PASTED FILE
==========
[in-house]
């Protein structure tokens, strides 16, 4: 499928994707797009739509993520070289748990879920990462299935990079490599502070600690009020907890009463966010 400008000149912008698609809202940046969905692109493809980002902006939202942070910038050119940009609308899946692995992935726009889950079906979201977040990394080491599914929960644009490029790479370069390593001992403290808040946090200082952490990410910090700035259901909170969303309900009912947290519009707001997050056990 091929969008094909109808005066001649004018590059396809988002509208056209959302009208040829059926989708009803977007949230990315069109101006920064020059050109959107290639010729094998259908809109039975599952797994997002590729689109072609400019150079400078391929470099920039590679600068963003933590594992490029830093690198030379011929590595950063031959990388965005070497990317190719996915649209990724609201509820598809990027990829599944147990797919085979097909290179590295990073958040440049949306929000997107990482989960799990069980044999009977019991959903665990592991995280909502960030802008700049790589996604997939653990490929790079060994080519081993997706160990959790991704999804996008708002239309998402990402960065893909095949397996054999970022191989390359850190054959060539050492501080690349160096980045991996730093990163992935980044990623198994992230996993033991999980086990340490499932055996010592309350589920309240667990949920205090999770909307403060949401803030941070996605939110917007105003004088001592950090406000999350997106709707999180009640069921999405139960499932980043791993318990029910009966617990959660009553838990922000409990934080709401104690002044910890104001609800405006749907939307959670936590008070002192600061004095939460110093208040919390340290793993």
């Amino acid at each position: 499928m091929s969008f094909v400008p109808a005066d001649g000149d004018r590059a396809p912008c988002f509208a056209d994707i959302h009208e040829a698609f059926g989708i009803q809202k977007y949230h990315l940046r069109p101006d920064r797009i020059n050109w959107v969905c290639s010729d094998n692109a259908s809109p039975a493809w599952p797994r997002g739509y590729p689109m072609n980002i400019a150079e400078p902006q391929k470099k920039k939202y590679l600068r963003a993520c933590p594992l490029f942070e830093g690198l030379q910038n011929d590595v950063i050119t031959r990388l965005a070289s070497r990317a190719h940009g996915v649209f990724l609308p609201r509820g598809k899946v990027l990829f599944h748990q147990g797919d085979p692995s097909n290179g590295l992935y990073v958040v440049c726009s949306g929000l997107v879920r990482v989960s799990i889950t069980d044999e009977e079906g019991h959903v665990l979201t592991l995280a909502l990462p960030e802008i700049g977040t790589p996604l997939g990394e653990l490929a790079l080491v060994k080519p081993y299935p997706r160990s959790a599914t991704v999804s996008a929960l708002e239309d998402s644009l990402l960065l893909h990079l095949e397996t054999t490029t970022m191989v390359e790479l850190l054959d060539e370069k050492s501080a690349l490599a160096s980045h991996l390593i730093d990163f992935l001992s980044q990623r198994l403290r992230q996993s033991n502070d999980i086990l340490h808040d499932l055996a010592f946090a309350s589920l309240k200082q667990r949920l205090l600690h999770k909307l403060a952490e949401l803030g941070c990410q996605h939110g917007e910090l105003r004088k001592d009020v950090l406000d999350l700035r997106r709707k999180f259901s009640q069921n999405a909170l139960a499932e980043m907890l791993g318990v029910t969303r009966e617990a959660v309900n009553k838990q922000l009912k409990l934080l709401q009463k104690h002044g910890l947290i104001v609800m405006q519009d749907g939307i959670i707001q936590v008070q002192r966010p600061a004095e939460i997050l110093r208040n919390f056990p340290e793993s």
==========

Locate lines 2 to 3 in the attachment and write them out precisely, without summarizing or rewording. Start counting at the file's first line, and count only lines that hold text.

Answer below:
């Protein structure tokens, strides 16, 4: 499928994707797009739509993520070289748990879920990462299935990079490599502070600690009020907890009463966010 400008000149912008698609809202940046969905692109493809980002902006939202942070910038050119940009609308899946692995992935726009889950079906979201977040990394080491599914929960644009490029790479370069390593001992403290808040946090200082952490990410910090700035259901909170969303309900009912947290519009707001997050056990 091929969008094909109808005066001649004018590059396809988002509208056209959302009208040829059926989708009803977007949230990315069109101006920064020059050109959107290639010729094998259908809109039975599952797994997002590729689109072609400019150079400078391929470099920039590679600068963003933590594992490029830093690198030379011929590595950063031959990388965005070497990317190719996915649209990724609201509820598809990027990829599944147990797919085979097909290179590295990073958040440049949306929000997107990482989960799990069980044999009977019991959903665990592991995280909502960030802008700049790589996604997939653990490929790079060994080519081993997706160990959790991704999804996008708002239309998402990402960065893909095949397996054999970022191989390359850190054959060539050492501080690349160096980045991996730093990163992935980044990623198994992230996993033991999980086990340490499932055996010592309350589920309240667990949920205090999770909307403060949401803030941070996605939110917007105003004088001592950090406000999350997106709707999180009640069921999405139960499932980043791993318990029910009966617990959660009553838990922000409990934080709401104690002044910890104001609800405006749907939307959670936590008070002192600061004095939460110093208040919390340290793993």
């Amino acid at each position: 499928m091929s969008f094909v400008p109808a005066d001649g000149d004018r590059a396809p912008c988002f509208a056209d994707i959302h009208e040829a698609f059926g989708i009803q809202k977007y949230h990315l940046r069109p101006d920064r797009i020059n050109w959107v969905c290639s010729d094998n692109a259908s809109p039975a493809w599952p797994r997002g739509y590729p689109m072609n980002i400019a150079e400078p902006q391929k470099k920039k939202y590679l600068r963003a993520c933590p594992l490029f942070e830093g690198l030379q910038n011929d590595v950063i050119t031959r990388l965005a070289s070497r990317a190719h940009g996915v649209f990724l609308p609201r509820g598809k899946v990027l990829f599944h748990q147990g797919d085979p692995s097909n290179g590295l992935y990073v958040v440049c726009s949306g929000l997107v879920r990482v989960s799990i889950t069980d044999e009977e079906g019991h959903v665990l979201t592991l995280a909502l990462p960030e802008i700049g977040t790589p996604l997939g990394e653990l490929a790079l080491v060994k080519p081993y299935p997706r160990s959790a599914t991704v999804s996008a929960l708002e239309d998402s644009l990402l960065l893909h990079l095949e397996t054999t490029t970022m191989v390359e790479l850190l054959d060539e370069k050492s501080a690349l490599a160096s980045h991996l390593i730093d990163f992935l001992s980044q990623r198994l403290r992230q996993s033991n502070d999980i086990l340490h808040d499932l055996a010592f946090a309350s589920l309240k200082q667990r949920l205090l600690h999770k909307l403060a952490e949401l803030g941070c990410q996605h939110g917007e910090l105003r004088k001592d009020v950090l406000d999350l700035r997106r709707k999180f259901s009640q069921n999405a909170l139960a499932e980043m907890l791993g318990v029910t969303r009966e617990a959660v309900n009553k838990q922000l009912k409990l934080l709401q009463k104690h002044g910890l947290i104001v609800m405006q519009d749907g939307i959670i707001q936590v008070q002192r966010p600061a004095e939460i997050l110093r208040n919390f056990p340290e793993s």